Two things have helped me personally to get over this hurdle. First, to accept that Jesus is with me, all I need do is have the courage to believe that he is not a liar. For he states in no uncertain terms that he is with me: “When I said ‘I am with you always,’ I meant it literally. I am not absent to anyone in any situation.” (T-7.III.1:7-8) In the following passage from the Manual, in which he speaks in the third person, he adds some logical argument to support the idea that he is present:
Is he still available for help? What did he say about this? Remember his promises, and ask yourself honestly whether it is likely that he will fail to keep them. Can God fail His Son? And can one who is one with God be unlike Him? Who transcends the body has transcended limitation. Would the greatest teacher be unavailable to those who follow him? (M-23.3:5-11)
We can see at least two arguments in this passage. First, Jesus promised in the Bible that he is still available. Being one with God he is like God. Thus, since God keeps His promises, Jesus will keep his. Second, since Jesus has transcended bodily identity he has also transcended limitation. This means there is no limit on where he can be. Given this, surely he would choose to be available to his pupils—since he is the greatest teacher and since being available to one’s pupils is an important part of teaching.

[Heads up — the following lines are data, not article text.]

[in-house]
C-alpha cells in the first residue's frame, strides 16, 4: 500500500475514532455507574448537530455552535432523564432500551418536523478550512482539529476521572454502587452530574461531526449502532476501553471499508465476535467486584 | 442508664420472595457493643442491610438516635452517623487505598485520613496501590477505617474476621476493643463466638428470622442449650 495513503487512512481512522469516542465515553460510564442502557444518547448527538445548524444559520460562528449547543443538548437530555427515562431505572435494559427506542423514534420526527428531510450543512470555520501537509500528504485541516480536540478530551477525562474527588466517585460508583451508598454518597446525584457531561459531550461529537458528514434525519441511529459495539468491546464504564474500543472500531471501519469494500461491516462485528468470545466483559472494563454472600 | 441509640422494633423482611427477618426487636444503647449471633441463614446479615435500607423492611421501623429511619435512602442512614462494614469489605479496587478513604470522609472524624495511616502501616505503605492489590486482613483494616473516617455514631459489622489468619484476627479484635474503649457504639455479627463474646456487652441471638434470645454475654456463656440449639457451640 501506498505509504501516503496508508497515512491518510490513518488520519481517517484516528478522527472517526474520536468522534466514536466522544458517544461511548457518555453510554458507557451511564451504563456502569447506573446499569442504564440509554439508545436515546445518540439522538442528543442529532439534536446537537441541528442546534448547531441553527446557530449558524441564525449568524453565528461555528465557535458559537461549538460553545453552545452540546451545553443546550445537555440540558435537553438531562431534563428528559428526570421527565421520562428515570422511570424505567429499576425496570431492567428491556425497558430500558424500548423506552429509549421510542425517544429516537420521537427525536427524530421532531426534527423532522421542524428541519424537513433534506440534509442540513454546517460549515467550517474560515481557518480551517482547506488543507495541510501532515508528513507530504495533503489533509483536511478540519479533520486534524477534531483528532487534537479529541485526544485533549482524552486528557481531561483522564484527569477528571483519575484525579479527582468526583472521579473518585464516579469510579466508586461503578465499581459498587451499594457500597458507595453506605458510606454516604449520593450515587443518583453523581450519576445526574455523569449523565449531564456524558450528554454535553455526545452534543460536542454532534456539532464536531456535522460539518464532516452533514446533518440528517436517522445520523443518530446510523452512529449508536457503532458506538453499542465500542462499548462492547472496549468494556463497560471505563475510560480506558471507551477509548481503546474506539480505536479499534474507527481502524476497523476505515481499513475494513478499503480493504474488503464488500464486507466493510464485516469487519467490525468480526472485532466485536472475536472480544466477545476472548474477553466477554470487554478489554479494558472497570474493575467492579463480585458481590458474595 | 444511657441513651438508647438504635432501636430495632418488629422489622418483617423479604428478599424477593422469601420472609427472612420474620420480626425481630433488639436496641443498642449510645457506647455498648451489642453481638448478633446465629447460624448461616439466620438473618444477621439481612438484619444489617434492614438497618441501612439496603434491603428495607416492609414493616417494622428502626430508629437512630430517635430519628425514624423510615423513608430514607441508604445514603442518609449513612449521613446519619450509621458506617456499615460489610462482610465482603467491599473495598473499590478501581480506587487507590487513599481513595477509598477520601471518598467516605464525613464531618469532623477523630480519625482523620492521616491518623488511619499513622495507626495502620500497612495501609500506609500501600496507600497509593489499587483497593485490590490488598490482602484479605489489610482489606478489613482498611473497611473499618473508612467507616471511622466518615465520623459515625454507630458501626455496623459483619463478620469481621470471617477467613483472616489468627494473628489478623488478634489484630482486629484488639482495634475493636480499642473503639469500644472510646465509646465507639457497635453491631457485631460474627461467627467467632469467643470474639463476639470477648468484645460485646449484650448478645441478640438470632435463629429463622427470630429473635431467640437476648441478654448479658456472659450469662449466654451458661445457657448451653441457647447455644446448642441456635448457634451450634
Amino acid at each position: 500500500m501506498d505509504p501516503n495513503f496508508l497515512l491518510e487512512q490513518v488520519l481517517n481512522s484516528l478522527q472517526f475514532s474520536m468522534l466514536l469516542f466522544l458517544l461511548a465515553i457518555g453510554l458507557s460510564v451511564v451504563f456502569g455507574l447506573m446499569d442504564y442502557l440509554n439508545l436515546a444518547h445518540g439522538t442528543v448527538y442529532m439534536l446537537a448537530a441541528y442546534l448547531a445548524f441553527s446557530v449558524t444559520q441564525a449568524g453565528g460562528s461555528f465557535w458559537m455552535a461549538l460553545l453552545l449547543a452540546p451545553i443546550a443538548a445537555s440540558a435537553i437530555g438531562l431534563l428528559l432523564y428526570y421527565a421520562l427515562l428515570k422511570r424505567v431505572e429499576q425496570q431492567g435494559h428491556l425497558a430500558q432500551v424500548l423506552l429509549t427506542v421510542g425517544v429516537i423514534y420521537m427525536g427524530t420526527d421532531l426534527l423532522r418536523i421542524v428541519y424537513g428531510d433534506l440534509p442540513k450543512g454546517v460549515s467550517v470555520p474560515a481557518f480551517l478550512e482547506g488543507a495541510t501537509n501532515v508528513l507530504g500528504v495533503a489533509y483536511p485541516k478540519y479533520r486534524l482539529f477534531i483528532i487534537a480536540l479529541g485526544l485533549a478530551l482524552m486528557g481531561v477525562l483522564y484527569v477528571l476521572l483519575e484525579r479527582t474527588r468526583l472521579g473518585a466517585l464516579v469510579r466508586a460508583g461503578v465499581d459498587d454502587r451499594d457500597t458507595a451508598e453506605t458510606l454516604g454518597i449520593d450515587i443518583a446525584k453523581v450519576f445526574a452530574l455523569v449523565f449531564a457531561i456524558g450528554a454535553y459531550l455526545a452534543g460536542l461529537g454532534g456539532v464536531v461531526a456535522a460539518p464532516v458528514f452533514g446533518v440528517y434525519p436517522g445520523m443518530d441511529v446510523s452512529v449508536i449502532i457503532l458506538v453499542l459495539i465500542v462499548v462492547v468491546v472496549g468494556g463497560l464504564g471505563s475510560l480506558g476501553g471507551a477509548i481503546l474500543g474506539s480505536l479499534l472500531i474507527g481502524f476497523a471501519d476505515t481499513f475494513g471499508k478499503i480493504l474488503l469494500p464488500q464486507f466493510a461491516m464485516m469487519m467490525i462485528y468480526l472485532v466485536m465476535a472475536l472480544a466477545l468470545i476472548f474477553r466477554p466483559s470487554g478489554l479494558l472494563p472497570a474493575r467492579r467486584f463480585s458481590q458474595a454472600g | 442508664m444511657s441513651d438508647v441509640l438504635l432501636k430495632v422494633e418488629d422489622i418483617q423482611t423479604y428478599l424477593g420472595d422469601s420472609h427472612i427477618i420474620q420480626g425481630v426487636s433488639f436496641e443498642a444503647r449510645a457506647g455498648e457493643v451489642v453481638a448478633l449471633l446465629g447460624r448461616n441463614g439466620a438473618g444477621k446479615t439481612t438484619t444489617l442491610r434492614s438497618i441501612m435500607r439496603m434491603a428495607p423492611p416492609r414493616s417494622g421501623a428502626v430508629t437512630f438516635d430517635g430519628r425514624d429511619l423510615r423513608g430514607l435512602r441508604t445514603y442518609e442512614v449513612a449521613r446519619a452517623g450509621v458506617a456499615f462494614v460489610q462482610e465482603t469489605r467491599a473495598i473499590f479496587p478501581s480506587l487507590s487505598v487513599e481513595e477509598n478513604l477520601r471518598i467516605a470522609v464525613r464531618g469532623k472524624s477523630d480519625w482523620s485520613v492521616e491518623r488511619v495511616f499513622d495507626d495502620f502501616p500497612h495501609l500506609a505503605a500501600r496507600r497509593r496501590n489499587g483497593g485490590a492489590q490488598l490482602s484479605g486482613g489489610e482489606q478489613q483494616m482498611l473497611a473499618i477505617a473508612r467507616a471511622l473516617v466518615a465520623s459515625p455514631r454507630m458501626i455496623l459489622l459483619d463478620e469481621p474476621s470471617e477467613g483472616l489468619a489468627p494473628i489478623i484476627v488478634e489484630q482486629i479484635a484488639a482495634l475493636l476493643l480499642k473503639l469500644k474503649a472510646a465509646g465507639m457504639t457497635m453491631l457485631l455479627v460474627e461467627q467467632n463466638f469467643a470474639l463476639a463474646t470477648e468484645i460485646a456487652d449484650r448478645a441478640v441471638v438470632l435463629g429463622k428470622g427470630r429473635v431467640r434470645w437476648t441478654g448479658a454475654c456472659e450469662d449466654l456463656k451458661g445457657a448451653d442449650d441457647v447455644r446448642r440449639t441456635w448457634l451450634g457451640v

The second thing that has helped me believe that Jesus is truly present with me is my belief that he wrote the Course. If he could be present to Helen and Bill, two people who were not so far away from me in time and space, then why not to me as well?
3. Remind yourself often that he is with you.
If he really is with us, what a wondrous thing! There are certain people whose mere presence imparts tremendous joy. Countless followers of Jesus would consider it the supreme experience of this life to spend just a few moments standing in his presence.
Why not, then, remind ourselves that we are standing in his presence right now? If he is truly with us, then all that he is—including his love, companionship, guidance, peace and perfection—is available to us. Further, by accepting that he is with us, we are rejecting our normal view that only objects in our physical vicinity are present to us. We are opening up the possibility that a whole other realm is present to us, perhaps even closer to us than our own hands and feet. We are turning upside-down our entire view of reality. As he says, “If you will accept the fact that I am with you, you are denying the world and accepting God.” (T-8.IV.3:8)
How do we think of him as being with us? We can think of him as walking beside us, or envision his love surrounding us, or see him going before us, or imagine him residing within us. It is especially helpful to think of him abiding in our “quiet center,” that place we aim for in meditation and experience in the holy instant.
4. Treat him as an ever-present teacher in your attempts to do his course.